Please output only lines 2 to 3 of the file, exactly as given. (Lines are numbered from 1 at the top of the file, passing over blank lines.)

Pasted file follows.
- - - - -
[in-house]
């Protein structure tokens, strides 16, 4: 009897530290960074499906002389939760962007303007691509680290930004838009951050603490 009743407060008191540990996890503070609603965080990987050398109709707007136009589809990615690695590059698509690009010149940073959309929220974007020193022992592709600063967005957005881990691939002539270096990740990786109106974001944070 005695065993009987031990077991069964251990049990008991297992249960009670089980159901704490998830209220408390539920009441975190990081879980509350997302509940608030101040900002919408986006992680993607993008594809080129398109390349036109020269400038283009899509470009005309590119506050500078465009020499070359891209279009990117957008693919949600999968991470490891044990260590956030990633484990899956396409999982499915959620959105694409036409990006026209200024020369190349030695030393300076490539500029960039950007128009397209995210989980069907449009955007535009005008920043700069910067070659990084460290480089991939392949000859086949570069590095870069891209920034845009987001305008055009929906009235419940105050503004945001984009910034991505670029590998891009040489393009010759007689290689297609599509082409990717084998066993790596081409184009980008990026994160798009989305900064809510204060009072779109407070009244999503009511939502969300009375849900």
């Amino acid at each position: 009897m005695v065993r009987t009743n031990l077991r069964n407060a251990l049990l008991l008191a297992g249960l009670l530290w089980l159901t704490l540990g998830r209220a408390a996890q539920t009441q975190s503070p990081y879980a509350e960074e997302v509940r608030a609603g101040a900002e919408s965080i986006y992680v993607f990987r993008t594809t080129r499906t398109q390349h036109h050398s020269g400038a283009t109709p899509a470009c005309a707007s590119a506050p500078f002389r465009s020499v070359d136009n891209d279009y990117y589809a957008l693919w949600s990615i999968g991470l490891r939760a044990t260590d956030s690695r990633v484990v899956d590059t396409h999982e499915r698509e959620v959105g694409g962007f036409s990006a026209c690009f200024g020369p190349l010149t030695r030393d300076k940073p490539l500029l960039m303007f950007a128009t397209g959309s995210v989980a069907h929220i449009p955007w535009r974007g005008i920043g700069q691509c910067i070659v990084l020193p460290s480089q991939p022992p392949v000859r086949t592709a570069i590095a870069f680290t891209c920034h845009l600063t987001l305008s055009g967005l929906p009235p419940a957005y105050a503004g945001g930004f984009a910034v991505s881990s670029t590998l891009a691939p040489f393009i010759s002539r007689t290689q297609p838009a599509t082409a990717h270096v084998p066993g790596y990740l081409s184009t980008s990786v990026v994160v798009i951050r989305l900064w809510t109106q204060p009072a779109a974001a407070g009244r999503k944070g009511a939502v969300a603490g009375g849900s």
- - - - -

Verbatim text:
């Protein structure tokens, strides 16, 4: 009897530290960074499906002389939760962007303007691509680290930004838009951050603490 009743407060008191540990996890503070609603965080990987050398109709707007136009589809990615690695590059698509690009010149940073959309929220974007020193022992592709600063967005957005881990691939002539270096990740990786109106974001944070 005695065993009987031990077991069964251990049990008991297992249960009670089980159901704490998830209220408390539920009441975190990081879980509350997302509940608030101040900002919408986006992680993607993008594809080129398109390349036109020269400038283009899509470009005309590119506050500078465009020499070359891209279009990117957008693919949600999968991470490891044990260590956030990633484990899956396409999982499915959620959105694409036409990006026209200024020369190349030695030393300076490539500029960039950007128009397209995210989980069907449009955007535009005008920043700069910067070659990084460290480089991939392949000859086949570069590095870069891209920034845009987001305008055009929906009235419940105050503004945001984009910034991505670029590998891009040489393009010759007689290689297609599509082409990717084998066993790596081409184009980008990026994160798009989305900064809510204060009072779109407070009244999503009511939502969300009375849900």
């Amino acid at each position: 009897m005695v065993r009987t009743n031990l077991r069964n407060a251990l049990l008991l008191a297992g249960l009670l530290w089980l159901t704490l540990g998830r209220a408390a996890q539920t009441q975190s503070p990081y879980a509350e960074e997302v509940r608030a609603g101040a900002e919408s965080i986006y992680v993607f990987r993008t594809t080129r499906t398109q390349h036109h050398s020269g400038a283009t109709p899509a470009c005309a707007s590119a506050p500078f002389r465009s020499v070359d136009n891209d279009y990117y589809a957008l693919w949600s990615i999968g991470l490891r939760a044990t260590d956030s690695r990633v484990v899956d590059t396409h999982e499915r698509e959620v959105g694409g962007f036409s990006a026209c690009f200024g020369p190349l010149t030695r030393d300076k940073p490539l500029l960039m303007f950007a128009t397209g959309s995210v989980a069907h929220i449009p955007w535009r974007g005008i920043g700069q691509c910067i070659v990084l020193p460290s480089q991939p022992p392949v000859r086949t592709a570069i590095a870069f680290t891209c920034h845009l600063t987001l305008s055009g967005l929906p009235p419940a957005y105050a503004g945001g930004f984009a910034v991505s881990s670029t590998l891009a691939p040489f393009i010759s002539r007689t290689q297609p838009a599509t082409a990717h270096v084998p066993g790596y990740l081409s184009t980008s990786v990026v994160v798009i951050r989305l900064w809510t109106q204060p009072a779109a974001a407070g009244r999503k944070g009511a939502v969300a603490g009375g849900s």